Northern Thailand and the road to Tha Ton

Northern Thailand, Chiang Mai, Tha Ton, travel

Trekking in Northern Thailand 1

So, my my folks were traveling through China, while my sister, Marika was prepping her own trip to visit me, and, with an extended time off between school semesters, I was headed north to Tha Ton, right on the border with Myanmar.

I’d just spent a few days in Chiang Mai, arguably the most traveled-to city in northern Thailand; I didn’t stay very long given that Marika and I would be spending time there when she visited, but it’s a nice area and I got to touch base with one of the guys from my TEFL certification course who was then living and teaching there, which was pretty great.

That afternoon, after lunch with this friend, I got on a bus for the four hour ride to Tha Ton, the northern most town in Chiang Mai province (Chiang Mai is both a city and a province, like Quebec). The bus wasn’t air conditioned but open windows and an open side door ensured a comfortable ride . . . well, comfortable enough; it’s a bumpy and winding road but with stunning scenery.

It was dark by the time I got to That Ton and, thankfully, I noticed when the bus stopped that it wasn’t far from my hotel and jumped out before it headed on to the bus depot, which I had read was a good 5 km from town.

It’s a sleepy little town . . . except for the dogs. I had read that there were many stray dogs and that they could be aggressive, but I figured, hell, it’s Thailand, where even stray dogs seem to smile at you, and thought little of it. Well, they weren’t kidding. Smothered in darkness, I had to walk down a long and winding lane to get to my hotel and was followed on three occasions by growling and barking dogs. I just kept walking, knowing that running would provoke a chase and that eye contact would be viewed as aggression, and they eventually gave up on me.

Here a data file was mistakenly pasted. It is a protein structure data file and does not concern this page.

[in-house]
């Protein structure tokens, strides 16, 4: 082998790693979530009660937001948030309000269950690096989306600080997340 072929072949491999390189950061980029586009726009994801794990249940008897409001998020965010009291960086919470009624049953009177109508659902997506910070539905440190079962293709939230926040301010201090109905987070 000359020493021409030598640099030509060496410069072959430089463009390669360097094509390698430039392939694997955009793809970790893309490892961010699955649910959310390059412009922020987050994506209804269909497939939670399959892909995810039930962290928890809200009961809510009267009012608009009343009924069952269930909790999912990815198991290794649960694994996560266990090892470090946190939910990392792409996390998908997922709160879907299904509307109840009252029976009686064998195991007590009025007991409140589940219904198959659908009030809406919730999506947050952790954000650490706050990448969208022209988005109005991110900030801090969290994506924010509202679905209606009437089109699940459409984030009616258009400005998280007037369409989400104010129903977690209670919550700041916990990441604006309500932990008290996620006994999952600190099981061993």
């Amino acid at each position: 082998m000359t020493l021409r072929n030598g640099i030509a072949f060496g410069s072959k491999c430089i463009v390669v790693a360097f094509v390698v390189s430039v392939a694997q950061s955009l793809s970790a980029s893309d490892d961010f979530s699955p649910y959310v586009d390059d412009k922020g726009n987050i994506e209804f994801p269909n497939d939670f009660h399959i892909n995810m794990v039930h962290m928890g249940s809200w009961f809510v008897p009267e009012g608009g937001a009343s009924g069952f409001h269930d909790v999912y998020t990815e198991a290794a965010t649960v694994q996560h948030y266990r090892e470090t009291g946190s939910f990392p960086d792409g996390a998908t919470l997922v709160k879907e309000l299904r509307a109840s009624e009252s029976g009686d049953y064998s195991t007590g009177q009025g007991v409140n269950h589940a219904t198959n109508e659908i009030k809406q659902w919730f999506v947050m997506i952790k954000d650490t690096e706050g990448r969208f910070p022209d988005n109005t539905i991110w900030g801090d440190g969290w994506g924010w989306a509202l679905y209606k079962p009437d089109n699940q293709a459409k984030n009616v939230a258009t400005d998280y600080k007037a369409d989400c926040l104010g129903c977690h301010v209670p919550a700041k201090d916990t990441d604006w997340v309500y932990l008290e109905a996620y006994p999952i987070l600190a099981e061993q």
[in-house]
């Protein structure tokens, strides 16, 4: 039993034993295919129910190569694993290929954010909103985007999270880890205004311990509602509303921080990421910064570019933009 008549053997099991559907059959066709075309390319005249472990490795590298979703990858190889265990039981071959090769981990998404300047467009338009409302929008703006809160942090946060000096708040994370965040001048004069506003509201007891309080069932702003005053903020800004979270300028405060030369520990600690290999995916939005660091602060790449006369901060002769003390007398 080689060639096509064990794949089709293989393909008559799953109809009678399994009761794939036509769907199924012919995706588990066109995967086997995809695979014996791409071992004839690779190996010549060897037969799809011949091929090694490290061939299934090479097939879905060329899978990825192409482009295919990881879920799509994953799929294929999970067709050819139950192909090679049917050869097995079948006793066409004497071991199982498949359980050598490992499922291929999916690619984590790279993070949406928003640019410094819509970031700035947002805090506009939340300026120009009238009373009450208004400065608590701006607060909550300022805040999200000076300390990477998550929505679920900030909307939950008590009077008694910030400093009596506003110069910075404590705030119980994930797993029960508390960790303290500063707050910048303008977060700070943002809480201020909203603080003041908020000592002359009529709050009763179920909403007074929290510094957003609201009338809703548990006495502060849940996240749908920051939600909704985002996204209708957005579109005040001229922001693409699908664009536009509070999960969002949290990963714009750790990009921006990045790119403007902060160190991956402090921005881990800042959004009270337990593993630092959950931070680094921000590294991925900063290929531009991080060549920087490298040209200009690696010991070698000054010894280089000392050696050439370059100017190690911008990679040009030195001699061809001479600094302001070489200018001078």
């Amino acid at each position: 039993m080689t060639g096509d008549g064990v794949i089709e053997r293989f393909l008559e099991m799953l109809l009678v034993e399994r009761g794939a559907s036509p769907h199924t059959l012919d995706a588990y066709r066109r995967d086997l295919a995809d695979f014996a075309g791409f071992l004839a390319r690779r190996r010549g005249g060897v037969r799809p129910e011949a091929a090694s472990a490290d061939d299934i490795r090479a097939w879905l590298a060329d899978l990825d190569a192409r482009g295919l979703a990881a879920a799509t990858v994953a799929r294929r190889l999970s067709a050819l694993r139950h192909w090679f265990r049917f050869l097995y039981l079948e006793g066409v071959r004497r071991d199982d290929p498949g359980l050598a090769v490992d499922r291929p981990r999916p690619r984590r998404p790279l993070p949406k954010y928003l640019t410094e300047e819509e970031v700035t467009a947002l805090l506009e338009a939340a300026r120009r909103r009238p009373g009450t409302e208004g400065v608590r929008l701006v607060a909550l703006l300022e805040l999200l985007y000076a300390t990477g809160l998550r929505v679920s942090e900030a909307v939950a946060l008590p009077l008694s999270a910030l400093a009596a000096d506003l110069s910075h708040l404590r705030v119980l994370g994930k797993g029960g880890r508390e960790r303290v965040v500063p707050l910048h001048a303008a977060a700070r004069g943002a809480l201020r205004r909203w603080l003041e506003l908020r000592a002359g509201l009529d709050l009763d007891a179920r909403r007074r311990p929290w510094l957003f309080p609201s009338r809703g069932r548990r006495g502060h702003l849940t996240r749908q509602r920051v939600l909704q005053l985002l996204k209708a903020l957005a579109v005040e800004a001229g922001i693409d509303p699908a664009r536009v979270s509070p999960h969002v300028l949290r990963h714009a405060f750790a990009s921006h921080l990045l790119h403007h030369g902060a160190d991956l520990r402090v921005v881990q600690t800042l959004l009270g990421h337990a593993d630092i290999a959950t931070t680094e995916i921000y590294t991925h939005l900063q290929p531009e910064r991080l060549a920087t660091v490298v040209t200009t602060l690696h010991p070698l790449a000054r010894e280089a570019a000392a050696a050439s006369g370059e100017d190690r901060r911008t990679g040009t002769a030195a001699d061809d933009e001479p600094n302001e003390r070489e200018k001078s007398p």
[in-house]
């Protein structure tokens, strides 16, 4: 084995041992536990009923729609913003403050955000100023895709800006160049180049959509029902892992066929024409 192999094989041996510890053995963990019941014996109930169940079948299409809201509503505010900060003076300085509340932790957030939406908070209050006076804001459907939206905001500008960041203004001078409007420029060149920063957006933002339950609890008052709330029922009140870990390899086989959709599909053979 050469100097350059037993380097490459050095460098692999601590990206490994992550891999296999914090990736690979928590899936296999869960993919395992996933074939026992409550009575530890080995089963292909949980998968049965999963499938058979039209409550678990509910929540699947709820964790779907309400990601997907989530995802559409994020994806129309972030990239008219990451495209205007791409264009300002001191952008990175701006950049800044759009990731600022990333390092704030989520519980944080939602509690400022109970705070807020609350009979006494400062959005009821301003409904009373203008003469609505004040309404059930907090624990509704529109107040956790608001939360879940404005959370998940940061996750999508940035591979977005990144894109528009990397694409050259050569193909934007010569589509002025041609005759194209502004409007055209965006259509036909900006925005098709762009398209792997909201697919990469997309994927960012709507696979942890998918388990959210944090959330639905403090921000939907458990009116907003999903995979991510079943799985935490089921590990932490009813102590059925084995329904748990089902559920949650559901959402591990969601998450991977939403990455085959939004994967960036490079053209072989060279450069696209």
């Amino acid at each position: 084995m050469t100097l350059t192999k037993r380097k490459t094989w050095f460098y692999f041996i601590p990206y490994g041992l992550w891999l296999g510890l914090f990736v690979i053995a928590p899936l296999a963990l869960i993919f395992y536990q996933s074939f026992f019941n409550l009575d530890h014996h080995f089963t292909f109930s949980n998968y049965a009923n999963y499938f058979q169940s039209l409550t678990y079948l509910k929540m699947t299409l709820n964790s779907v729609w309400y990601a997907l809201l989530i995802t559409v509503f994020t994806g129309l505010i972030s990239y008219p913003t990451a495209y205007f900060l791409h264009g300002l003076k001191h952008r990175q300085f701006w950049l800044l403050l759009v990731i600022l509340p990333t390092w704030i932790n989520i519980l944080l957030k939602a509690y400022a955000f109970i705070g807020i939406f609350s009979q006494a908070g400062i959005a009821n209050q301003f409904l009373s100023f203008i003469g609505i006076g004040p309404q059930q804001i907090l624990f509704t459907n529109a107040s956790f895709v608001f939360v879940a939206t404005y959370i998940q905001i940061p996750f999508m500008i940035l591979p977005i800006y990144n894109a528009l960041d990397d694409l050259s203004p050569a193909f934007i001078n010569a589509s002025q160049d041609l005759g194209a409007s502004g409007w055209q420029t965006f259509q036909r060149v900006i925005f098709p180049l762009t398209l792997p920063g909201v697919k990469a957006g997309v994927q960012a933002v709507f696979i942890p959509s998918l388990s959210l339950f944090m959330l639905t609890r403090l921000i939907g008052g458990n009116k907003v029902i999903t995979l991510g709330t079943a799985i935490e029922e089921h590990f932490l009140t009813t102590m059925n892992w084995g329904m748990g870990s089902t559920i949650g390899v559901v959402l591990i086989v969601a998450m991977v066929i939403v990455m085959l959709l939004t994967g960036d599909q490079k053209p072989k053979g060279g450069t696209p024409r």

Not the dogs I encountered in Tha Ton but you get the picture

And then I finally saw the sign to my hotel . . . and the three dogs laying under it. The trio rose when they saw me coming . . . and wagged their tails and came running and bounding around me. They were the hotel’s dogs and basically acted as welcoming committee.

The poor woman at the counter spoke no English and I came to understand that she was just filling in due to an emergency. Interestingly, it seemed my Thai was actually coming along fairly well and we were eventually able to understand each other. Mostly.

I then realized I had forgotten my debit card in an ATM in Chiang Mai. Luckily, I had cash enough to pay for the hotel and still had my RBC visa with which to take out more cash . . . but it was annoying as hell and meant I had to call and suspend my card.

So I retired to my slightly rundown but lovely cabin and read for a bit before calling it a night. The following day I had to figure out the treks I wanted to do around there, including a visit to local hilltribe villages.